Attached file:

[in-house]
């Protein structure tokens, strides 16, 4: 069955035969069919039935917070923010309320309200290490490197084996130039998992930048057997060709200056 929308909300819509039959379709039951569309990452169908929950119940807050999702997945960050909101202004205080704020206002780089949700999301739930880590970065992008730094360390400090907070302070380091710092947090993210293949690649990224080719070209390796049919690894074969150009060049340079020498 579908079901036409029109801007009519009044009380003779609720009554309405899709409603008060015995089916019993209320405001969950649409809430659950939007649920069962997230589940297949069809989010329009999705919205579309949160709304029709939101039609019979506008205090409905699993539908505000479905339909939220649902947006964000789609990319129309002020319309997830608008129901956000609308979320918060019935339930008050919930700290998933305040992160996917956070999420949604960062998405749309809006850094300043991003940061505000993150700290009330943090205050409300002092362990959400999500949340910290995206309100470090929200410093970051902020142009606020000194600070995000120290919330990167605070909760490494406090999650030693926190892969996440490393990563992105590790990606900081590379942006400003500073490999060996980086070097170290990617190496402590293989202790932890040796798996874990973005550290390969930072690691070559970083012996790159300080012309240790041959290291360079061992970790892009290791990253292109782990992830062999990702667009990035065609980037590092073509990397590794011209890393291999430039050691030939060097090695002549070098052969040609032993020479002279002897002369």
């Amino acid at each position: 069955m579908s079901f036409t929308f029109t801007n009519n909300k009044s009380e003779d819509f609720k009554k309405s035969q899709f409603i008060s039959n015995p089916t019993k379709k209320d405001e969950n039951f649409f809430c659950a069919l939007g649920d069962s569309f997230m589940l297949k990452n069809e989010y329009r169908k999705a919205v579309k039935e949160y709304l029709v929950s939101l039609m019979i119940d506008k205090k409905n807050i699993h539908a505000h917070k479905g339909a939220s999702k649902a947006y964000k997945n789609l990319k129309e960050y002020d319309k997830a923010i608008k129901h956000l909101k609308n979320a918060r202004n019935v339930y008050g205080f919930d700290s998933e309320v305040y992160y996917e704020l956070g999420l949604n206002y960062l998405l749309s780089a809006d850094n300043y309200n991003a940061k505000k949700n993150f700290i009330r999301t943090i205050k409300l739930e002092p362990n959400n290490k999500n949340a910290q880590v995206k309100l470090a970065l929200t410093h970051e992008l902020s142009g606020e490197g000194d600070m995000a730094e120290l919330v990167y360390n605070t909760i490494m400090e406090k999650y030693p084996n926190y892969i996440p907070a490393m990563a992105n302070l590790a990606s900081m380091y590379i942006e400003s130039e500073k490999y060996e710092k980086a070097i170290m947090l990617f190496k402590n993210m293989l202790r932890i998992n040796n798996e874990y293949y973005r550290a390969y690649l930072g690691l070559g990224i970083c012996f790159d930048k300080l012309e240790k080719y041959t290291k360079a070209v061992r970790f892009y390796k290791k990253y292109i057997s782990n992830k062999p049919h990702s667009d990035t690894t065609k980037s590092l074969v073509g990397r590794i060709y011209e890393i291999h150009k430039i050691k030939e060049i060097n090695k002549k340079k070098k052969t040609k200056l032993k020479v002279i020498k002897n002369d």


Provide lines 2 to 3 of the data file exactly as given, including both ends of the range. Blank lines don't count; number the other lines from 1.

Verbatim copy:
């Protein structure tokens, strides 16, 4: 069955035969069919039935917070923010309320309200290490490197084996130039998992930048057997060709200056 929308909300819509039959379709039951569309990452169908929950119940807050999702997945960050909101202004205080704020206002780089949700999301739930880590970065992008730094360390400090907070302070380091710092947090993210293949690649990224080719070209390796049919690894074969150009060049340079020498 579908079901036409029109801007009519009044009380003779609720009554309405899709409603008060015995089916019993209320405001969950649409809430659950939007649920069962997230589940297949069809989010329009999705919205579309949160709304029709939101039609019979506008205090409905699993539908505000479905339909939220649902947006964000789609990319129309002020319309997830608008129901956000609308979320918060019935339930008050919930700290998933305040992160996917956070999420949604960062998405749309809006850094300043991003940061505000993150700290009330943090205050409300002092362990959400999500949340910290995206309100470090929200410093970051902020142009606020000194600070995000120290919330990167605070909760490494406090999650030693926190892969996440490393990563992105590790990606900081590379942006400003500073490999060996980086070097170290990617190496402590293989202790932890040796798996874990973005550290390969930072690691070559970083012996790159300080012309240790041959290291360079061992970790892009290791990253292109782990992830062999990702667009990035065609980037590092073509990397590794011209890393291999430039050691030939060097090695002549070098052969040609032993020479002279002897002369």
């Amino acid at each position: 069955m579908s079901f036409t929308f029109t801007n009519n909300k009044s009380e003779d819509f609720k009554k309405s035969q899709f409603i008060s039959n015995p089916t019993k379709k209320d405001e969950n039951f649409f809430c659950a069919l939007g649920d069962s569309f997230m589940l297949k990452n069809e989010y329009r169908k999705a919205v579309k039935e949160y709304l029709v929950s939101l039609m019979i119940d506008k205090k409905n807050i699993h539908a505000h917070k479905g339909a939220s999702k649902a947006y964000k997945n789609l990319k129309e960050y002020d319309k997830a923010i608008k129901h956000l909101k609308n979320a918060r202004n019935v339930y008050g205080f919930d700290s998933e309320v305040y992160y996917e704020l956070g999420l949604n206002y960062l998405l749309s780089a809006d850094n300043y309200n991003a940061k505000k949700n993150f700290i009330r999301t943090i205050k409300l739930e002092p362990n959400n290490k999500n949340a910290q880590v995206k309100l470090a970065l929200t410093h970051e992008l902020s142009g606020e490197g000194d600070m995000a730094e120290l919330v990167y360390n605070t909760i490494m400090e406090k999650y030693p084996n926190y892969i996440p907070a490393m990563a992105n302070l590790a990606s900081m380091y590379i942006e400003s130039e500073k490999y060996e710092k980086a070097i170290m947090l990617f190496k402590n993210m293989l202790r932890i998992n040796n798996e874990y293949y973005r550290a390969y690649l930072g690691l070559g990224i970083c012996f790159d930048k300080l012309e240790k080719y041959t290291k360079a070209v061992r970790f892009y390796k290791k990253y292109i057997s782990n992830k062999p049919h990702s667009d990035t690894t065609k980037s590092l074969v073509g990397r590794i060709y011209e890393i291999h150009k430039i050691k030939e060049i060097n090695k002549k340079k070098k052969t040609k200056l032993k020479v002279i020498k002897n002369d």